According to Nacho, artists are trapped in a country where protests songs that question or stand up to the government are not allowed on the radio. That silencing has caused an influx of artists releasing protest music, however, which has saturated the market, making it hard for artists to have their music played in regular rotation or “reach the next level,” as Nacho puts it.
Nacho has made trips to Venezuela in support of a democratic country, but times have gotten harder and his ability to enter his home country has been restricted.
“Every time I arrive in Venezuela, it’s a big risk that I am taking because I want to return to my country,” Nacho says about traveling home. “At this point, it has been a while since I have been there because I have a letter that says that the next time I go, the first thing they are going to do is be against my travel documents. If they take my documentation in Venezuela and they don’t deliver them then they’re basically making me pay a price to enter the country. I will lose my life; what I worked for. I wouldn’t be able to see my kids again. It’s a very complicated situation.”
“Family for me isn’t just my wife and kids,” Nacho says about how travel restrictions to Venezuela have impacted his family.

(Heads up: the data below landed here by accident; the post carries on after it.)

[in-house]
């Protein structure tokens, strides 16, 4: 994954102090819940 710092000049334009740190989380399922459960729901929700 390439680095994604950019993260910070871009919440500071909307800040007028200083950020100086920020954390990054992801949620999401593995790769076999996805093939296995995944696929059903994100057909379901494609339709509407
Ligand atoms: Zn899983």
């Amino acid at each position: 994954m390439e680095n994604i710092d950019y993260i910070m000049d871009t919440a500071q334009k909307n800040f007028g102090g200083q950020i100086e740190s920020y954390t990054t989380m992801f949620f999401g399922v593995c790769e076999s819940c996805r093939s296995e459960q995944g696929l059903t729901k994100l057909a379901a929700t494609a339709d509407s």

“I have a lot of family that is still in Venezuela and are confronting directly this shortage crisis – of the food shortage, of the medicine shortage,” Nacho says. “They don’t have the ability to obtain health insurance in the hospitals or clinics. They have to be in long lines in order to find just one basic-needs product. They can’t leave the house because on the streets there is the feeling of a civil war that is always increasing as the crisis in Venezuela increases.”
Nacho wants people to know that there are several ways to help Venezuelans, even something as simple as sharing videos and news coming out of the country.
For people wanting to help, Nacho recommends communicating the crisis to other people. It might seem small but Nacho says that the Venezuelan government has put a gag on all media that disagrees or publishes content that goes against the government and President Nicolás Maduro. Meanwhile, publications willing to only speak positively about the current regime are given more journalistic freedom.